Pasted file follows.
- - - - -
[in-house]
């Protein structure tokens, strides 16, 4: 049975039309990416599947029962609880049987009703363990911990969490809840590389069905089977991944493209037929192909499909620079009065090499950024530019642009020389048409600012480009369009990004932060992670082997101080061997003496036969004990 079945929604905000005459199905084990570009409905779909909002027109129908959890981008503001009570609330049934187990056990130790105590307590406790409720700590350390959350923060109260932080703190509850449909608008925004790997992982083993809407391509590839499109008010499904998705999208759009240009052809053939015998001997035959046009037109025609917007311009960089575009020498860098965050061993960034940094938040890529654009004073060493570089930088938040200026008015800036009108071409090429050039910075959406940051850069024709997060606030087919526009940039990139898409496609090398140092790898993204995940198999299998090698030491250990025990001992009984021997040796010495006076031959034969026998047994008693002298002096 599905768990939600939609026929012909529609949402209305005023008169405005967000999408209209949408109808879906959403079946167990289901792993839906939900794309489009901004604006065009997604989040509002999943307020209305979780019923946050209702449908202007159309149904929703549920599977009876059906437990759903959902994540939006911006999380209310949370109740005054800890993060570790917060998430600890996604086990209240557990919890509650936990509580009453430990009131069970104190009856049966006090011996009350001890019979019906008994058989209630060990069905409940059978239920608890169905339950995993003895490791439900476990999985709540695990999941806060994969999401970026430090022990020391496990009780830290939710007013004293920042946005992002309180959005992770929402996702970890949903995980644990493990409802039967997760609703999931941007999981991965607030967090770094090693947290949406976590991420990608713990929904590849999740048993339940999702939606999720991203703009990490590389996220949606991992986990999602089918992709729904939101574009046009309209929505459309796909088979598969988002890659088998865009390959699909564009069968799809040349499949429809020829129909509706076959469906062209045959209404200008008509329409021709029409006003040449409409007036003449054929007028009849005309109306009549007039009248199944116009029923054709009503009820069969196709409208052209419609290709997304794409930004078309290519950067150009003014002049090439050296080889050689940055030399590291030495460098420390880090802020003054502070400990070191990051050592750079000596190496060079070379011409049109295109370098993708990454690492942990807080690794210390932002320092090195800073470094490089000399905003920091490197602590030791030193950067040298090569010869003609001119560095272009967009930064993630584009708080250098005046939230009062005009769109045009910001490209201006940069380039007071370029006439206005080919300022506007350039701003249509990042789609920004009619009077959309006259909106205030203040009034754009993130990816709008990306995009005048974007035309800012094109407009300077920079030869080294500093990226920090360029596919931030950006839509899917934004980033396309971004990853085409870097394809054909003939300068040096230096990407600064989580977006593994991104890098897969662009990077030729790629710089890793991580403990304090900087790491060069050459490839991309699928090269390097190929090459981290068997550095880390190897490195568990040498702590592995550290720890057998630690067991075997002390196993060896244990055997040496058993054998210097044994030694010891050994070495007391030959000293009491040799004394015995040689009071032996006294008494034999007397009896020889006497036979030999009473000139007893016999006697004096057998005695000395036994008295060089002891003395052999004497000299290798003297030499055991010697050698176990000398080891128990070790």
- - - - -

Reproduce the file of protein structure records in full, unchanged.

[in-house]
């Protein structure tokens, strides 16, 4: 049975039309990416599947029962609880049987009703363990911990969490809840590389069905089977991944493209037929192909499909620079009065090499950024530019642009020389048409600012480009369009990004932060992670082997101080061997003496036969004990 079945929604905000005459199905084990570009409905779909909002027109129908959890981008503001009570609330049934187990056990130790105590307590406790409720700590350390959350923060109260932080703190509850449909608008925004790997992982083993809407391509590839499109008010499904998705999208759009240009052809053939015998001997035959046009037109025609917007311009960089575009020498860098965050061993960034940094938040890529654009004073060493570089930088938040200026008015800036009108071409090429050039910075959406940051850069024709997060606030087919526009940039990139898409496609090398140092790898993204995940198999299998090698030491250990025990001992009984021997040796010495006076031959034969026998047994008693002298002096 599905768990939600939609026929012909529609949402209305005023008169405005967000999408209209949408109808879906959403079946167990289901792993839906939900794309489009901004604006065009997604989040509002999943307020209305979780019923946050209702449908202007159309149904929703549920599977009876059906437990759903959902994540939006911006999380209310949370109740005054800890993060570790917060998430600890996604086990209240557990919890509650936990509580009453430990009131069970104190009856049966006090011996009350001890019979019906008994058989209630060990069905409940059978239920608890169905339950995993003895490791439900476990999985709540695990999941806060994969999401970026430090022990020391496990009780830290939710007013004293920042946005992002309180959005992770929402996702970890949903995980644990493990409802039967997760609703999931941007999981991965607030967090770094090693947290949406976590991420990608713990929904590849999740048993339940999702939606999720991203703009990490590389996220949606991992986990999602089918992709729904939101574009046009309209929505459309796909088979598969988002890659088998865009390959699909564009069968799809040349499949429809020829129909509706076959469906062209045959209404200008008509329409021709029409006003040449409409007036003449054929007028009849005309109306009549007039009248199944116009029923054709009503009820069969196709409208052209419609290709997304794409930004078309290519950067150009003014002049090439050296080889050689940055030399590291030495460098420390880090802020003054502070400990070191990051050592750079000596190496060079070379011409049109295109370098993708990454690492942990807080690794210390932002320092090195800073470094490089000399905003920091490197602590030791030193950067040298090569010869003609001119560095272009967009930064993630584009708080250098005046939230009062005009769109045009910001490209201006940069380039007071370029006439206005080919300022506007350039701003249509990042789609920004009619009077959309006259909106205030203040009034754009993130990816709008990306995009005048974007035309800012094109407009300077920079030869080294500093990226920090360029596919931030950006839509899917934004980033396309971004990853085409870097394809054909003939300068040096230096990407600064989580977006593994991104890098897969662009990077030729790629710089890793991580403990304090900087790491060069050459490839991309699928090269390097190929090459981290068997550095880390190897490195568990040498702590592995550290720890057998630690067991075997002390196993060896244990055997040496058993054998210097044994030694010891050994070495007391030959000293009491040799004394015995040689009071032996006294008494034999007397009896020889006497036979030999009473000139007893016999006697004096057998005695000395036994008295060089002891003395052999004497000299290798003297030499055991010697050698176990000398080891128990070790």